Dalbeattie Learning Campus, which opened in 2017, already boasts neutral toilets, with no male or female signposts, and the new North West Community Campus and refurbished St Joseph’s College will be the same.
Meanwhile Lockerbie Academy, which opened in 2010, has converted one of its female toilets into pupil toilets, comprising of individual cubicles but no urinals.
But Lockerbie head teacher Brian Asher says the move is not breaking the mould or pioneering – just a necessary step for inclusive learning spaces.
He said: “These are bathrooms that no one is prevented from using, an accepting place inside an inclusive school.
“It’s quite common now for places to transform a disabled toilet into an inclusive toilet, but I don’t like that message.
“Gender dysphoria is not a disability and shouldn’t be treated like one, that’s why the decision to turn a full bathroom into pupil toilets was made.”
And, Leo Juniper Barrett of Dumfries, who identifies as a non binary person, has praised the council’s move to include genderless toilets in education centres.
Leo said: “Most people take for granted the fact of having a safe place to pee when you leave the house, yet for trans and gender non confirming people (TGNC) this is another place where we are reminded how unsafe we are, and that the world is not built to accommodate us.
“Having to choose from two options, and in both we might be perceived as not belonging, and therefore face verbal abuse or violence, is a stress which impacts TGNC people’s health in more ways than one.”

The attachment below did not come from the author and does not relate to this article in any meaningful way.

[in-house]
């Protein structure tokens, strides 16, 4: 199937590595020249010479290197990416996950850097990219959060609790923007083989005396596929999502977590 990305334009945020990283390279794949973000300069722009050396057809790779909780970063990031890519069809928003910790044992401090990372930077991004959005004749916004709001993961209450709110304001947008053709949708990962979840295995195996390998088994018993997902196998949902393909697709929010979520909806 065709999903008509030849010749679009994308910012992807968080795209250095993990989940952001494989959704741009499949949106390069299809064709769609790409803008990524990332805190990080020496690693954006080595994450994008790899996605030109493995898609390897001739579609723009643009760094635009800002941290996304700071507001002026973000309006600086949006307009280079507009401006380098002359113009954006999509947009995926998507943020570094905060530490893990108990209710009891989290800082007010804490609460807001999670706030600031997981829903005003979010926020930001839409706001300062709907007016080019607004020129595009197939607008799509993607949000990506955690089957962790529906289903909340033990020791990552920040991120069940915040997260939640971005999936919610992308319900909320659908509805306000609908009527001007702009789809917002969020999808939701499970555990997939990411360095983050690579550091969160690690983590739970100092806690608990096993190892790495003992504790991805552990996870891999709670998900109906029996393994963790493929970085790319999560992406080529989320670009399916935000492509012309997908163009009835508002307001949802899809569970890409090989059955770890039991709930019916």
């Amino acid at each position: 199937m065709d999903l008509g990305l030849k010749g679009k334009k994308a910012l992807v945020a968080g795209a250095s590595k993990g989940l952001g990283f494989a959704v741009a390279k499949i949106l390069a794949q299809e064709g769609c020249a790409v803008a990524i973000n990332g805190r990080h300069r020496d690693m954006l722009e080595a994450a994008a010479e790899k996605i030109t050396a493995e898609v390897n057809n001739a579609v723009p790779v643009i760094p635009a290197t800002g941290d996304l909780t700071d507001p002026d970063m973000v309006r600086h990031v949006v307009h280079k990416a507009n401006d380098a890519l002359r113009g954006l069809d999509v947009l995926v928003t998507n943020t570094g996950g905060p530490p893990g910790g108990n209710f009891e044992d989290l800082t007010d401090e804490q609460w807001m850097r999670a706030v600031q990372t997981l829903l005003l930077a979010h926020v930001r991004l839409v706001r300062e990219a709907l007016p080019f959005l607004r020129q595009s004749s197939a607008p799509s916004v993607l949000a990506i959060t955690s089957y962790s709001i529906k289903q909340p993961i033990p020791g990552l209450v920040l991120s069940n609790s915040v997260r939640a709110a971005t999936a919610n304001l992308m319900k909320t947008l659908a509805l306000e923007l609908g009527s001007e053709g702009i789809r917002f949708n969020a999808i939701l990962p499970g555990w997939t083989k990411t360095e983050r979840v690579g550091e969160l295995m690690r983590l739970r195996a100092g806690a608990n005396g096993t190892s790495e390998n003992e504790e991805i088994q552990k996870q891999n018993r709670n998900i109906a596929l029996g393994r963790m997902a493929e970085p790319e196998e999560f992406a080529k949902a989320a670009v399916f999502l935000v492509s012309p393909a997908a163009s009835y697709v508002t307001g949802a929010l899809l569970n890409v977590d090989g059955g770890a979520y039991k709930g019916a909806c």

Leo added: “I am delighted to see the region’s schools take a progressive step on this matter to make our young people’s experience at school safer and more affirming.”
And LGBT+ representative Michael Gowan added: “I personally think that gender neutral toilets are a great idea and an easy way to help transgender students feel more at ease in schools.
“It prevents any discrimination trans young people might face, recognises and provides a space for non binary youths, and helps stop discrimination or misgendering in an education setting.”
He added: “When you consider that in LGBT Youth Scotland’s education report, 76.9 per cent of trans young people said they had faced bullying in schools because of their LGBT identity, there is a clear need for action to make our schools a safer place for trans youths. Gender neutral toilets won’t change this overnight, but it’s an excellent first step.”
Since this story went to print, we asked our readers for their opinion on gender neutral toilets in schools. See next week’s Dumfries Courier, Annandale Herald and Annandale Observer for a follow up.
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